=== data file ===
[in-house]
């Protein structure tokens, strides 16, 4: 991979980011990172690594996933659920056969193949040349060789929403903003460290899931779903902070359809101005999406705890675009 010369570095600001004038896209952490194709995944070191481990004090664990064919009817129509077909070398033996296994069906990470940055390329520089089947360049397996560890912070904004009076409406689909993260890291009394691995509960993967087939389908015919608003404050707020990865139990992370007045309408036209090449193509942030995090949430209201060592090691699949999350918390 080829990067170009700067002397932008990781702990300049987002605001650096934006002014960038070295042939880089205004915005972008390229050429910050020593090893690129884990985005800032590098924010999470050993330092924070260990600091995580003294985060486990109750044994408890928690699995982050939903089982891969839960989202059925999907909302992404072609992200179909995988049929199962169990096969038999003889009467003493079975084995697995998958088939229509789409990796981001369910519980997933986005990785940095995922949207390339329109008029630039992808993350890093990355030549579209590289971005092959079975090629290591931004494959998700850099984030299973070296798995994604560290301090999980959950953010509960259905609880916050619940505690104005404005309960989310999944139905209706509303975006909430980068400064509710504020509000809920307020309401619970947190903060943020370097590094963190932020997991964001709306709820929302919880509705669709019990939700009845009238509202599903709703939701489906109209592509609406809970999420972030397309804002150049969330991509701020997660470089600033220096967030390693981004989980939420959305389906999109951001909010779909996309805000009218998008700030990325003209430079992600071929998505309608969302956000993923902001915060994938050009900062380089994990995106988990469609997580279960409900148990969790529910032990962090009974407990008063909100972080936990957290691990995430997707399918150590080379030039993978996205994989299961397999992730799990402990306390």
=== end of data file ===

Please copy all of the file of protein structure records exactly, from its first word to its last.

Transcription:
[in-house]
């Protein structure tokens, strides 16, 4: 991979980011990172690594996933659920056969193949040349060789929403903003460290899931779903902070359809101005999406705890675009 010369570095600001004038896209952490194709995944070191481990004090664990064919009817129509077909070398033996296994069906990470940055390329520089089947360049397996560890912070904004009076409406689909993260890291009394691995509960993967087939389908015919608003404050707020990865139990992370007045309408036209090449193509942030995090949430209201060592090691699949999350918390 080829990067170009700067002397932008990781702990300049987002605001650096934006002014960038070295042939880089205004915005972008390229050429910050020593090893690129884990985005800032590098924010999470050993330092924070260990600091995580003294985060486990109750044994408890928690699995982050939903089982891969839960989202059925999907909302992404072609992200179909995988049929199962169990096969038999003889009467003493079975084995697995998958088939229509789409990796981001369910519980997933986005990785940095995922949207390339329109008029630039992808993350890093990355030549579209590289971005092959079975090629290591931004494959998700850099984030299973070296798995994604560290301090999980959950953010509960259905609880916050619940505690104005404005309960989310999944139905209706509303975006909430980068400064509710504020509000809920307020309401619970947190903060943020370097590094963190932020997991964001709306709820929302919880509705669709019990939700009845009238509202599903709703939701489906109209592509609406809970999420972030397309804002150049969330991509701020997660470089600033220096967030390693981004989980939420959305389906999109951001909010779909996309805000009218998008700030990325003209430079992600071929998505309608969302956000993923902001915060994938050009900062380089994990995106988990469609997580279960409900148990969790529910032990962090009974407990008063909100972080936990957290691990995430997707399918150590080379030039993978996205994989299961397999992730799990402990306390």